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How to be a Dad, According to Florida’s Paternity Laws

In recent decades, Florida courts have shown more appreciation for the important role of fathers in their children’s lives. For example, the idea of a mother having “primary custody” of the children while the father only has “visitation” is mostly a thing of the past. Today, parenting plans contain a lot more detail and nuance about the role of each parent. All of this is simple enough when it comes to fathers who have gone through a divorce from the children’s mother.  But what about when the child’s parents were never married to each other? Then is it easy for the mother to keep the children away from the father?  In order for unmarried fathers to be able to defend their legal rights to a meaningful relationship with their children, they must first legally establish paternity.

What Rights do Fathers Have?

You might think that going through the process to establish paternity is unnecessary red tape, especially if you communicate well enough with your child’s mother that there have never been any major disagreements about the child. You might have an unwritten agreement where you take care of the child at certain times and provide some financial support to the child. Without legally establishing paternity, though, anything can change. What if a new partner enters the picture? What if one of you decides to move out of state?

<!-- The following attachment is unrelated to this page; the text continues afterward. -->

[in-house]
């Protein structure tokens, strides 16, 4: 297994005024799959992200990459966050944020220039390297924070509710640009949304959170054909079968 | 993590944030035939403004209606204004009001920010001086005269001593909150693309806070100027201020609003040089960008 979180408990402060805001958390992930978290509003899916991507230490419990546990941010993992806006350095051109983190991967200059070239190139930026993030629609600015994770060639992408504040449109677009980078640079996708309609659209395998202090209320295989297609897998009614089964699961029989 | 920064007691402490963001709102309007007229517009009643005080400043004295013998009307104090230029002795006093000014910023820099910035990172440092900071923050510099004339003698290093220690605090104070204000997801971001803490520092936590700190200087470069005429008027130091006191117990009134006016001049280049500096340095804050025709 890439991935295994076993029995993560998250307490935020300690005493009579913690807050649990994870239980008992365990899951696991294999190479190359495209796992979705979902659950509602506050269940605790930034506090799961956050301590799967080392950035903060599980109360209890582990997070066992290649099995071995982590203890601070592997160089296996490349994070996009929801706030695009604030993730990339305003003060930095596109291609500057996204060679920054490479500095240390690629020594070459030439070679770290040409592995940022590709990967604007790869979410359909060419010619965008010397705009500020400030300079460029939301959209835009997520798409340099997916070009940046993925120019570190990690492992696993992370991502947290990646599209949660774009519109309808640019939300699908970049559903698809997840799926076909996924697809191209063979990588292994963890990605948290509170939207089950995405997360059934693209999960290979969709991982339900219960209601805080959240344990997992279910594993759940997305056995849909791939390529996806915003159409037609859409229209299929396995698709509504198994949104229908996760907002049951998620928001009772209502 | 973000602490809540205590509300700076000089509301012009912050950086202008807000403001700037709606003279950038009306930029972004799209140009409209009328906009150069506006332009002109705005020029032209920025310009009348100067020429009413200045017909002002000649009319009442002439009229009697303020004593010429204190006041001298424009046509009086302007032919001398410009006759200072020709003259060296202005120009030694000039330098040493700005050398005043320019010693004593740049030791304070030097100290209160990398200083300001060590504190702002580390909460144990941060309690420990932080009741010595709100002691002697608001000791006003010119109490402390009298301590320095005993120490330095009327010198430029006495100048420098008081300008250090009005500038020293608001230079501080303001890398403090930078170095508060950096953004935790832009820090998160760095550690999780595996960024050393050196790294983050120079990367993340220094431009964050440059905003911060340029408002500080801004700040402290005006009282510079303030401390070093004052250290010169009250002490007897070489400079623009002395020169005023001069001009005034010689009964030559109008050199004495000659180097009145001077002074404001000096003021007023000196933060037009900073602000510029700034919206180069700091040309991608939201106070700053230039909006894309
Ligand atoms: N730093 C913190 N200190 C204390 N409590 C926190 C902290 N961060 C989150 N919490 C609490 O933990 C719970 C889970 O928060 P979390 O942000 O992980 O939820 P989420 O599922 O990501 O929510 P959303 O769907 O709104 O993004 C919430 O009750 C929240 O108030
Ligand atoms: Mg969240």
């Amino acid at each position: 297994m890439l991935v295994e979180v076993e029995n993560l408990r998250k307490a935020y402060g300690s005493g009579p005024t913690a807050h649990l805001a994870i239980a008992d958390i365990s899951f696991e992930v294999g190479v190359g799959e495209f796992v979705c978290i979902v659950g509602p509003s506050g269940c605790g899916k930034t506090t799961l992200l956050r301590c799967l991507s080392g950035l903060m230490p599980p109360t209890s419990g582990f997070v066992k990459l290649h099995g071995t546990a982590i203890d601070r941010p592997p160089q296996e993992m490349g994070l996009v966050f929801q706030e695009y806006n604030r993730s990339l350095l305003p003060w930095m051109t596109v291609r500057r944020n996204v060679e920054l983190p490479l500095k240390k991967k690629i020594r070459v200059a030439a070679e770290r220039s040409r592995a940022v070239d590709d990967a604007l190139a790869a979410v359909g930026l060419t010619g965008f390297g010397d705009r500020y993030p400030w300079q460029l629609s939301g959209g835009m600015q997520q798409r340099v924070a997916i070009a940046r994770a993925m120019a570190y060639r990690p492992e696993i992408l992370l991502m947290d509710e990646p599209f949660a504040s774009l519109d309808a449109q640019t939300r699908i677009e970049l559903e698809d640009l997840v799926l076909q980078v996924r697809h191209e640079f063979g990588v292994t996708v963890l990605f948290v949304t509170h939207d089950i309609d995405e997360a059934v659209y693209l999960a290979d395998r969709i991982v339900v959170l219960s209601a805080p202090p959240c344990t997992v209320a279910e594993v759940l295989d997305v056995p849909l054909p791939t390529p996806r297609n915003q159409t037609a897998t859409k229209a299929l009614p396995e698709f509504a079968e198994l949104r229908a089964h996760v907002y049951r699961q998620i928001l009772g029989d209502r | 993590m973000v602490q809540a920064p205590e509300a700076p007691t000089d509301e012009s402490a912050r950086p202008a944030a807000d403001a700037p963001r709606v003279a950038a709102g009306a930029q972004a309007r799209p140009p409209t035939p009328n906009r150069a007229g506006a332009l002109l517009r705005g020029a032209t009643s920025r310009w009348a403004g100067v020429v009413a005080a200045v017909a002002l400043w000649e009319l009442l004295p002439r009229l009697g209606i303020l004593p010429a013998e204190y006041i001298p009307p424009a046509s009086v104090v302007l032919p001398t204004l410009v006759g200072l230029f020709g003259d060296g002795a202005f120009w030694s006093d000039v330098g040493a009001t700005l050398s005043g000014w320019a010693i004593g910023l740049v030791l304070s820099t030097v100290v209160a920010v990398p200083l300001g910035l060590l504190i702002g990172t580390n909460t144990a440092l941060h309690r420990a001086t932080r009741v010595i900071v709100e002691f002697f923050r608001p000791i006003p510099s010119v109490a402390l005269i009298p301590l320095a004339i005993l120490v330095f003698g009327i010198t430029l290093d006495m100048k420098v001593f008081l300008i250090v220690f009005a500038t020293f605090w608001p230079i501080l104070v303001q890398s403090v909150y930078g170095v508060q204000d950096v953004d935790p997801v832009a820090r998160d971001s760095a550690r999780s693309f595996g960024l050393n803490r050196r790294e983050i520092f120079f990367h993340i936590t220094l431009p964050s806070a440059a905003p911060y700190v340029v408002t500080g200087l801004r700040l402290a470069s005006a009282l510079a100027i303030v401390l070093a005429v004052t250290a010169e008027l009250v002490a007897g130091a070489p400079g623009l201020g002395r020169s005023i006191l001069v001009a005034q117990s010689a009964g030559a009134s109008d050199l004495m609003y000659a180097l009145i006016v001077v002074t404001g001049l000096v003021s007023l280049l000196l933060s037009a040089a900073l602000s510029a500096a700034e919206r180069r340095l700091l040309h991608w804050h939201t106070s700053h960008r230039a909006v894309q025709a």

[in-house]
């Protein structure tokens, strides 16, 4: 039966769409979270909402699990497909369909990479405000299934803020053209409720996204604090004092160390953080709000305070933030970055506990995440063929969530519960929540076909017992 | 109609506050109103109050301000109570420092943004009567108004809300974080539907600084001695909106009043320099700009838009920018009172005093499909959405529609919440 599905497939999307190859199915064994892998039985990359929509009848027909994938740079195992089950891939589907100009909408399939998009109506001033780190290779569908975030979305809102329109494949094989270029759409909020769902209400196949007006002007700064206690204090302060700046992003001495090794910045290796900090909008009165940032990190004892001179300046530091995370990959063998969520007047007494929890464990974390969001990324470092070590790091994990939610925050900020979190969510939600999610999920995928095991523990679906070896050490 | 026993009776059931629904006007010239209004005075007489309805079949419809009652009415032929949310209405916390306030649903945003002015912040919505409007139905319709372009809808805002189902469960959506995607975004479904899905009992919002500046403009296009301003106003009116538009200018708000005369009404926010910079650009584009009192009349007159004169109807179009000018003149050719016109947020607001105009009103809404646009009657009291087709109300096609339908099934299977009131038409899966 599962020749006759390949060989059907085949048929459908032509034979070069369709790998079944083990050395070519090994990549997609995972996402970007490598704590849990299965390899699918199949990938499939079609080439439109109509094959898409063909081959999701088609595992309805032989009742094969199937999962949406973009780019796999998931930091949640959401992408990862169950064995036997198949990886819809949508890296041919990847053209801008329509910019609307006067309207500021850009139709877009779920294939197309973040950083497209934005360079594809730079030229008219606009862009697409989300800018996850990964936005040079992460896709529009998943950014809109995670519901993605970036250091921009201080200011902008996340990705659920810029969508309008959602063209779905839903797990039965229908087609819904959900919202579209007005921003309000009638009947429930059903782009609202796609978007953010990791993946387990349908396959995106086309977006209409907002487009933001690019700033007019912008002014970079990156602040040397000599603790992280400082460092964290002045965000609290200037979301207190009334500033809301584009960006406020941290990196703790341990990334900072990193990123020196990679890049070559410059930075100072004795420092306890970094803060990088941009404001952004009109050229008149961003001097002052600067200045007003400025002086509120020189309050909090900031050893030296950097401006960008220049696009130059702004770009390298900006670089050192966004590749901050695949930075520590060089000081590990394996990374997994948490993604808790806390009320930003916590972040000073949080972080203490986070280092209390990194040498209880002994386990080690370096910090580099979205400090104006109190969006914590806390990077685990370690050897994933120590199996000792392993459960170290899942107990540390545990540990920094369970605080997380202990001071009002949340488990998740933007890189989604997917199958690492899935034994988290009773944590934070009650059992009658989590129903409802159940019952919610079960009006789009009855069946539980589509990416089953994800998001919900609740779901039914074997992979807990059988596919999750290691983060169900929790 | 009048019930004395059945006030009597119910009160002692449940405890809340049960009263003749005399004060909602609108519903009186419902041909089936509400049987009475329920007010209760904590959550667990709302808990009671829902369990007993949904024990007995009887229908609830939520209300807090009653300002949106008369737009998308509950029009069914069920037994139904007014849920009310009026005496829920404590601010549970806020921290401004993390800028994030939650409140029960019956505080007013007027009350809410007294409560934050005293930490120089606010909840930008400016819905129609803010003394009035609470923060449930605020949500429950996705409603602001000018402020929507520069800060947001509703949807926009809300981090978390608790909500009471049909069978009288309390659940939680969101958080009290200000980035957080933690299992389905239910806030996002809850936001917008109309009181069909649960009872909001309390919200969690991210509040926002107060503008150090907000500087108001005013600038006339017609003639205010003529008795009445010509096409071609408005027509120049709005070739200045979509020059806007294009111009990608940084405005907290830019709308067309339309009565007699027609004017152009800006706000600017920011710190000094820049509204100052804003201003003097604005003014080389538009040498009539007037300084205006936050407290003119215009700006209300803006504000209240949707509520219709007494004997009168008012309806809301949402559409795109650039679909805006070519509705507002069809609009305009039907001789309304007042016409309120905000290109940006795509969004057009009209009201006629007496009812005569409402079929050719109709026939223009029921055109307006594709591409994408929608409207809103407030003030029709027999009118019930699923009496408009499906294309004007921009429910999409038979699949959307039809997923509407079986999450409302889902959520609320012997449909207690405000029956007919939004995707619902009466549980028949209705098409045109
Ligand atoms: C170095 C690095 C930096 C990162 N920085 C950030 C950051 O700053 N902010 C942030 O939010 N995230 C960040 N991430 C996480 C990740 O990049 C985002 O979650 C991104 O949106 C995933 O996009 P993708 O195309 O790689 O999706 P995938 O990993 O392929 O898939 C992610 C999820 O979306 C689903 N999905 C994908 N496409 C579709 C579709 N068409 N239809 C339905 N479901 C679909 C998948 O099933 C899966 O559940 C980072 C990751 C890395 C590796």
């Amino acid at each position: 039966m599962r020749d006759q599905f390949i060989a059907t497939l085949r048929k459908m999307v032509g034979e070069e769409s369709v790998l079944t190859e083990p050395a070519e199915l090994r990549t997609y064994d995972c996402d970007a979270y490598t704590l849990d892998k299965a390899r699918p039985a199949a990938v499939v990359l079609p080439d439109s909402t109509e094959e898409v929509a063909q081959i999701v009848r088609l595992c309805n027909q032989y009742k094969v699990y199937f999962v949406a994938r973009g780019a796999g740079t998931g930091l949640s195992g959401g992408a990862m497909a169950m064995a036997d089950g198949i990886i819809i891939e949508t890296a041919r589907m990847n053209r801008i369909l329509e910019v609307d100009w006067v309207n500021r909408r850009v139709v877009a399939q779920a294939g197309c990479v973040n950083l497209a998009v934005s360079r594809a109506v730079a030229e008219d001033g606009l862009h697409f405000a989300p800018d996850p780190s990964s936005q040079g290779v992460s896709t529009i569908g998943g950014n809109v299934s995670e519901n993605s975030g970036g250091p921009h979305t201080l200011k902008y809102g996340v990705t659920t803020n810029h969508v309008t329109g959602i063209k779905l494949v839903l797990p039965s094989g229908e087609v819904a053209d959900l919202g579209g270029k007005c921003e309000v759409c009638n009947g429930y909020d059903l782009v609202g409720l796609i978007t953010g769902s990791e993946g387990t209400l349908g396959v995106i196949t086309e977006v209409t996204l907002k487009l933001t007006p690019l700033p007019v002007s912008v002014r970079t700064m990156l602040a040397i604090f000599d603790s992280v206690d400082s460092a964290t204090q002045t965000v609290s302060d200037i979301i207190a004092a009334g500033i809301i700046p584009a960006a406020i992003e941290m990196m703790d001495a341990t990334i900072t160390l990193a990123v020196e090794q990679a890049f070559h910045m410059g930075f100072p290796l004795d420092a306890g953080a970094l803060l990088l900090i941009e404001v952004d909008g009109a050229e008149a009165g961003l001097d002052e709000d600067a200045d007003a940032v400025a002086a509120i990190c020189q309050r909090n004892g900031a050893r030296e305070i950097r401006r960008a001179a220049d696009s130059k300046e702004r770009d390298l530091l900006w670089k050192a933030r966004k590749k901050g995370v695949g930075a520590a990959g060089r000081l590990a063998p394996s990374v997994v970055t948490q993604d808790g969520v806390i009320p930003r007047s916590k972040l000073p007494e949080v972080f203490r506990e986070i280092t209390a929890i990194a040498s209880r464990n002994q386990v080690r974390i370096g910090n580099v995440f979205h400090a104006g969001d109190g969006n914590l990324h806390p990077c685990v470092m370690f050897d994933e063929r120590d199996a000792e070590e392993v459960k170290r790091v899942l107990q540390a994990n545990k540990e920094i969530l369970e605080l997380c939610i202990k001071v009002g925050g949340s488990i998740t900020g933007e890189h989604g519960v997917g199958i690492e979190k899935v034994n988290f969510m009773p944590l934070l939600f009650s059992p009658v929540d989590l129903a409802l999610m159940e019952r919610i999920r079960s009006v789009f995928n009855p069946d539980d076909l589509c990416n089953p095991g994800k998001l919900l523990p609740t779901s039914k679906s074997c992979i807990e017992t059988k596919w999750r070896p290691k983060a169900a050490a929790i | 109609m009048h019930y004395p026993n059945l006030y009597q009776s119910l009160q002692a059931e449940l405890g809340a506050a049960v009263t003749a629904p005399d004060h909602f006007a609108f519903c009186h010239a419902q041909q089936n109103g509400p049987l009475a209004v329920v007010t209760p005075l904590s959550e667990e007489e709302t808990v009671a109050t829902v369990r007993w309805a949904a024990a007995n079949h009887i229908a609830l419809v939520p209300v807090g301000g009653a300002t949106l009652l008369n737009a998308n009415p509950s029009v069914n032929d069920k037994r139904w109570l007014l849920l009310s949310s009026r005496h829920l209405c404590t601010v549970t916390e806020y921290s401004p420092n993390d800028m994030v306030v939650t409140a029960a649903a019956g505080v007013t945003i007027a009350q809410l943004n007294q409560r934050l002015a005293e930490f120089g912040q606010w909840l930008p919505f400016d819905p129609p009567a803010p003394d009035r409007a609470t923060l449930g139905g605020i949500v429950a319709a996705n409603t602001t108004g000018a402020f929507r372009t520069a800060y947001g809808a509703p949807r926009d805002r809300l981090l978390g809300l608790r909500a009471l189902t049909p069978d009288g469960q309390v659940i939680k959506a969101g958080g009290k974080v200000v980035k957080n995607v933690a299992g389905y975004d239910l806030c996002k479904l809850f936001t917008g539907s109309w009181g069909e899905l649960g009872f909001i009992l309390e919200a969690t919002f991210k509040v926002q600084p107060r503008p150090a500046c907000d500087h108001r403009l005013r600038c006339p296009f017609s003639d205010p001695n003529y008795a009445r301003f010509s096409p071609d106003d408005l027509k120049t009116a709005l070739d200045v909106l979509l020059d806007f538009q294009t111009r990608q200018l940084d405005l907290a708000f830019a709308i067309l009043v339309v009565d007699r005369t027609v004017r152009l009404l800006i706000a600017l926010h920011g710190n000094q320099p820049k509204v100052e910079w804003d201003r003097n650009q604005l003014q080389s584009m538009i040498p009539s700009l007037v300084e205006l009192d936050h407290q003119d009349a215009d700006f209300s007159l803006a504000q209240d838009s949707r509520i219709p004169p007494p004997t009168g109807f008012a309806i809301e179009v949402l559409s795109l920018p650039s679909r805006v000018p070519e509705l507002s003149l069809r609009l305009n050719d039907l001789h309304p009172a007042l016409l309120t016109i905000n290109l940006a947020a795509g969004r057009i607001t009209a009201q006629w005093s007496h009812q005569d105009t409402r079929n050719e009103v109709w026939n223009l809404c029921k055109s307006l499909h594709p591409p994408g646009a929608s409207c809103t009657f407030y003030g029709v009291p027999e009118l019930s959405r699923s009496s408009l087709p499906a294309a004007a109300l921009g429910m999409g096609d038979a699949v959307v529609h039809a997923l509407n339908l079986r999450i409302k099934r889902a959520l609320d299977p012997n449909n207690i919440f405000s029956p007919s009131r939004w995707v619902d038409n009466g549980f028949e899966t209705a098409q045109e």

A child’s legal father has certain rights and obligations regarding his children.

  • Physical custody: The court can enforce the father’s right to spend a certain number of days per year with the children. (This is called “timesharing” in the Florida parenting plan.)
  • Legal custody: The father has the right to act on the children’s behalf and make major decisions regarding them. This is especially important regarding schools; legal custody is the right to decide everything from which school the children attend to which extracurricular activities they can do.
  • Child support: You might not think of paying child support as a “right,” but Florida law also considers the father’s needs and ability to pay in determining how much child support her should pay. If the children spend more time with you and your income is lower than your ex’s, the court might require her to pay child support.

How to Get the Court to Recognize You as the Child’s Father

The easiest way for an unmarried father to become recognized as the legal father is to file a Voluntary Acknowledgement of Paternity. Once you and the child’s mother file this signed statement with the court, it will become legally binding 60 days later. The court may or may not ask you to take a DNA test to prove that you are the biological father of the child.

Burton Law is Here to Help Fathers

When you have established legal paternity, the court cannot take your children away from you, except in very extreme circumstances. Contact Alan Burton in Palm Beach County in order to have the court legally acknowledge you as the father of your children.